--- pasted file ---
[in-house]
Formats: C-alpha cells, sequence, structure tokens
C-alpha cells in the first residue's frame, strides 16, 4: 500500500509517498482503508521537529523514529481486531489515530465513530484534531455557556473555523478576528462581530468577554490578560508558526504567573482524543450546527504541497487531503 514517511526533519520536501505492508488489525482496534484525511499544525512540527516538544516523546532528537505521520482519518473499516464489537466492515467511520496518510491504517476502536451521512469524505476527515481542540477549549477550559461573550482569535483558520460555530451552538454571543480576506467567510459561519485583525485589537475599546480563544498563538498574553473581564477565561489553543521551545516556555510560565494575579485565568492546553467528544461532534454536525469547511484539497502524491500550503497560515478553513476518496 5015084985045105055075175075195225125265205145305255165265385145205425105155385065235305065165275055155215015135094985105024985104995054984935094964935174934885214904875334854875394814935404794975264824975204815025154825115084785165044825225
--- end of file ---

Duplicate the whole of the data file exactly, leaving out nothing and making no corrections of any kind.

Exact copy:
[in-house]
Formats: C-alpha cells, sequence, structure tokens
C-alpha cells in the first residue's frame, strides 16, 4: 500500500509517498482503508521537529523514529481486531489515530465513530484534531455557556473555523478576528462581530468577554490578560508558526504567573482524543450546527504541497487531503 514517511526533519520536501505492508488489525482496534484525511499544525512540527516538544516523546532528537505521520482519518473499516464489537466492515467511520496518510491504517476502536451521512469524505476527515481542540477549549477550559461573550482569535483558520460555530451552538454571543480576506467567510459561519485583525485589537475599546480563544498563538498574553473581564477565561489553543521551545516556555510560565494575579485565568492546553467528544461532534454536525469547511484539497502524491500550503497560515478553513476518496 5015084985045105055075175075195225125265205145305255165265385145205425105155385065235305065165275055155215015135094985105024985104995054984935094964935174934885214904875334854875394814935404794975264824975204815025154825115084785165044825225